Noam Chomsky: Take a standard story. There are reports on what’s happening. So, if you look at the New York Times today, for example, there’s a pretty good article on the new discoveries on the melting of the polar ice caps which happens to be, as usual, more drastic than the (earlier) estimates; that’s been typical for a long time. And it discusses the probable impact on sea level rise, albeit conservatively, given how dramatic it has obviously been. So, there are regular articles that appear — it’s not that global warming is ignored. On the other hand, if you look at a standard article on oil exploration, the New York Times can have a big front page article on how the U.S. is moving towards what they call energy independence, surpassing Saudi Arabia and Russia in fossil fuel production, opening up new areas, Wyoming, the Midwest, for fracking. They do a long article, maybe 1,000 words — I have one particular example in mind — it will mention environmental consequences, it may harm the local water resources for ranchers, but literally not a word on the effect on global warming. And that happens in article after article in every outlet — the Financial Times, the New York Times, all the major newspapers. So, it’s as if on the one hand, there’s a kind of a tunnel vision — the science reporters are occasionally saying look, ‘this is a catastrophe,’ but then the regular coverage simply disregards it, and says, ‘well, isn’t this wonderful, we won’t have to import oil, we’ll be more powerful,’ and so on.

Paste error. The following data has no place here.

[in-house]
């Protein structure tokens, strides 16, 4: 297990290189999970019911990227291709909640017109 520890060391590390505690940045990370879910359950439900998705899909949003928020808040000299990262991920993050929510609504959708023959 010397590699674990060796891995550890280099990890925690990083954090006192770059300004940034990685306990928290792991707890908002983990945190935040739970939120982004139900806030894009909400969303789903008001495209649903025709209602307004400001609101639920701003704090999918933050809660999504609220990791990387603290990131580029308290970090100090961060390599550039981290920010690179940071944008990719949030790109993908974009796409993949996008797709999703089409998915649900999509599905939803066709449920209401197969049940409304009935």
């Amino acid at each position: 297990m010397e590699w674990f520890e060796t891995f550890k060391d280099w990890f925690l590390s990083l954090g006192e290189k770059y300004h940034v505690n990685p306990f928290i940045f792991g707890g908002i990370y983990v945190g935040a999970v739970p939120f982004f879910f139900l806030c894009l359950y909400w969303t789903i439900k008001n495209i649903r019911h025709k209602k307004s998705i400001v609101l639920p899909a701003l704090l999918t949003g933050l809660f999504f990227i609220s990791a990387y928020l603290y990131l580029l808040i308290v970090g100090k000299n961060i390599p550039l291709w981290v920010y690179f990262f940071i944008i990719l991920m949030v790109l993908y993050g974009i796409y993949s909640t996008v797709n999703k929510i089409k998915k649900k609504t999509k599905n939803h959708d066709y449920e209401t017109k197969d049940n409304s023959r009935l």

So, they’re not making the connection?
It’s a kind of schizophrenia, and it runs right through society. Take the big banks, JP Morgan Chase, for example. They’re the biggest bank and CEO Jamie Dimon is an intelligent man. I’m sure he knows the basic facts about the dire threat of global warming, yet at the same time they’re pouring investments into fossil fuel extraction, because that’s the business model. They have to make a profit tomorrow.
So, the overall role of the corporate media has been to fail to connect the dots?